**warning. description of a cadaver set up. viewer discretion advised.**
To walk into a room and see human bodies on a table is absolutely humbling. It’s unforgettable; it’s a little appalling. It is human. My eyes wandered to the paper lying superior to his skull. “Thomas, 81, Vice President, Stroke Victim.” A recognizable mass of muscles, nerves, bones, and connective tissue was halfway covered by a thin, yellowed sheet. We looked at the nerves and identified the muscles. Then she took off the minimal washcloth, exposing his face. Only then did I feel nauseous. It set in. This was a man, laying out on the table. These bones represented a life. His skull was cut so the brain was easily accessible. We passed it around, noting its irregular consistency. Here originated all of his thoughts, dreams, aspirations. His personality, all his stored memories, the sights, smells, and tastes he experienced – all of it – lay sitting in our hands. Next was a woman. She was 74 and died of lung cancer. We passed around her lungs, which were far from firm and covered in black spots. A tumor of some sort lay in her liver, and globules of fat attached to many of her visceral organs. She had only one kidney and was a transplant recipient. Her hair was curly and brown. Another man had a knee replacement surgery, and we were able to see the metal parts inserted by lifting up his flesh. All three of these humans lay on separate tables, skin removed, just bodies.
Physically, they were all incredibly unattractive. Tendons were stringy and muscles were brown. In some cases, fat particles covered many parts of the body. In each case, the bodies had no skin. From a first year student’s perspective, races were undistinguishable. There was no white, no black, no yellow, no red, no olive, no freckles, no pale, no tan, no burns, no scars. None was better than the other. None seemed superior. The woman who had lipids attached to her organs? She was no better than the other ones. The man who seemed physically fit? He was just as human as the other bodies in the room. They were bodies. Height, race, eye color, weight, abilities, etc., were not accounted for. Simply, they were human.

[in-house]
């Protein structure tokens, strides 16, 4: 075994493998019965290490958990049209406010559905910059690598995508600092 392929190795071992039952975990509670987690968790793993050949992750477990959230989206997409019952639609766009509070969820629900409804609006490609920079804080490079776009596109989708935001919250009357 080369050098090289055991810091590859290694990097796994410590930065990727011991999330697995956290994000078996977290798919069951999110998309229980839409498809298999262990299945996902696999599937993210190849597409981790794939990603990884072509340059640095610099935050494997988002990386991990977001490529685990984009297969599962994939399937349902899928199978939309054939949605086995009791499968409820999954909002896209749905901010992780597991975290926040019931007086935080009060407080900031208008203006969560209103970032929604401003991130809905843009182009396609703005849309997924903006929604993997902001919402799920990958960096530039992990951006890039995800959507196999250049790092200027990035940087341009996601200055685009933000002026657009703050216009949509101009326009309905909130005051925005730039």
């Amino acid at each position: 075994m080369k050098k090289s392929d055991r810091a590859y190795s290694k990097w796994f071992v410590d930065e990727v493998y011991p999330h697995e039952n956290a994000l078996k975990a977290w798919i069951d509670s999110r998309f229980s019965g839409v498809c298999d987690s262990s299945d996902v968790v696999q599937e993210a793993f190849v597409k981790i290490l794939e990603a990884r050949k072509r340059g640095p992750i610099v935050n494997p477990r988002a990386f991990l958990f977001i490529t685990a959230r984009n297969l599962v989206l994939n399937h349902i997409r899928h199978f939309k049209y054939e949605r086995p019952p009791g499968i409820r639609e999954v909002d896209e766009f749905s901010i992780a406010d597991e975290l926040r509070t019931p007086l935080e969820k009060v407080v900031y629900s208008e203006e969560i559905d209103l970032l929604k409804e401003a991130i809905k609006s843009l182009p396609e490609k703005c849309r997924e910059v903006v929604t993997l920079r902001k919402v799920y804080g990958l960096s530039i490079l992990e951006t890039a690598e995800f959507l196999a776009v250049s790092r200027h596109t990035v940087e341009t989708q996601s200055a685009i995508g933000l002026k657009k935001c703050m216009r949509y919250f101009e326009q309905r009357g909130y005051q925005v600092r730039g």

Today, I didn’t learn new muscles or nerves. I didn’t learn how to overcome the smell or how to prepare for a lab. I didn’t learn those things. Instead, I relearned the value of a human life. Each body represented a life. Their lives contained identities like brother, sister, mom, dad, aunt, friend, grandfather, etc. Maybe other titles too, like musician or athlete. These humans had dreams and lived lives. They had jobs, and they grew up somewhere. Maybe they had kids. Maybe they changed their major three times. Maybe they went on a mission trip. Maybe they spent many days feeling worthless or alone. Maybe they were the person to make everyone else laugh. Maybe they were really good at physics. Everyone has a story of some sort. The papers above their heads gave their name, age, occupation, and reason for passing. These were once humans.
Sometimes, I think we forget we are all human. We are all made of the same things deep down. We are all broken; we are all sinful. We’re not better than anyone because of the color of our skin or the number staring back up at us from the scale. You are not better than anyone else. You are not less than anyone else. You are you. You are a human. Everyone around you is a human. Love these humans. When it comes down to it, we are solely intricate creations of muscles and bones and tendons and neurons and nerves and organs in desperate need of a Savior. Love the humans around you and adapt a perspective of humility and awe as you watch life progress.